After you write your business relocation letter, make sure you mail or email it three weeks before your move date.
Some businesses have the capability to handle the production, postage, and mailing of the letters (or the email production and blast) themselves. If not, there are other companies that can handle the entire process for you.
Syndicate Your Business Relocation Letter
When you mail your business relocation letter, make sure to syndicate the information if doing so could be beneficial. Syndication means posting information from the letter on your website and using whatever social media channels you have to announce the move and start a conversation or drive traffic back to your website, where they can read about the move in more detail.
Syndicating your letter will maximize your chances of reaching customers or others that may not have been on your mailing list and maybe even generate some buzz or conversation about your business and its pending move. Just make sure that if you start a conversation about your move on your website or social media that you participate in the conversation.
Syndication is ideal for some companies and overkill for others. It depends on your business and how you engage customers, vendors, and business partners. If you don’t have the time, resources, or need, you can avoid this step entirely.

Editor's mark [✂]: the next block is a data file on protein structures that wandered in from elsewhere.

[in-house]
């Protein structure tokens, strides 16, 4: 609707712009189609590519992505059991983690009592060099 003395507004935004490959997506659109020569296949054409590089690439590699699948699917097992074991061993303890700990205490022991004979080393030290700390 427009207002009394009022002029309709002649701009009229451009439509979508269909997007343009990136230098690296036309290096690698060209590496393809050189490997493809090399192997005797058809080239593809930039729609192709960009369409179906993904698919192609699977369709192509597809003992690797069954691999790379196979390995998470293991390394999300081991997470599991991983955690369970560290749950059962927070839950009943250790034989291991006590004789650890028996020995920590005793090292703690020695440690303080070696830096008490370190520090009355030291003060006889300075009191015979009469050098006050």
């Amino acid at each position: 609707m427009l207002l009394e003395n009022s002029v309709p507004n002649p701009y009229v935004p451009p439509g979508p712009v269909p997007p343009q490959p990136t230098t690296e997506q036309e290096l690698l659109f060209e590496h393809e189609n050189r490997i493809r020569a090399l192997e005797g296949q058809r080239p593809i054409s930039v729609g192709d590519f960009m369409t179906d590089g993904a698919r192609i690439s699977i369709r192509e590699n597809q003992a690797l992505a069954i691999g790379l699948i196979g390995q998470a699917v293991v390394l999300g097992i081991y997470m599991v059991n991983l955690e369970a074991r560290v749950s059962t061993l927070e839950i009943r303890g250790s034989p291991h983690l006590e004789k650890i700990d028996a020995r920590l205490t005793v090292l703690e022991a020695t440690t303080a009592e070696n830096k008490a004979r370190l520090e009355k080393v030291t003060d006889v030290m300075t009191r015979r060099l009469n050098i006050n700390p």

Sample Business Relocation Letter
Here’s a sample business relocation letter that takes into account everything we’ve talked about. It’s just an example, so feel free to use it as a template that you can customize for your own letter:
[Current Street Address][Current City, Current State] [Current ZIP]
Dear [Firstname Lastname/Organization],
Business is so good that we’re expanding and moving our location to accommodate our growth. We will close our office Friday, April 4, 2014 at 5:30 p.m. to begin the moving process and will re-open at our new location Monday, April 7 at 8:30 a.m.
Our business, including website, email, and telephones, will be fully operational during the moving process and you will not experience any changes or delays in service, production, or shipping during that time.
Please update your records with our new contact information:
[Street Address] [City, State] [ZIP] [Telephone] [Fax]
Our other contact information will remain the same:
Website: [website URL] Email: [email address] Facebook: [Facebook page name] LinkedIn: [LinkedIn page name] Twitter: [Twitter handle]
As a valued [customer, vendor, business partner] we thank you for taking the time to update your records. Please feel free to contact us at [phone number] with any questions.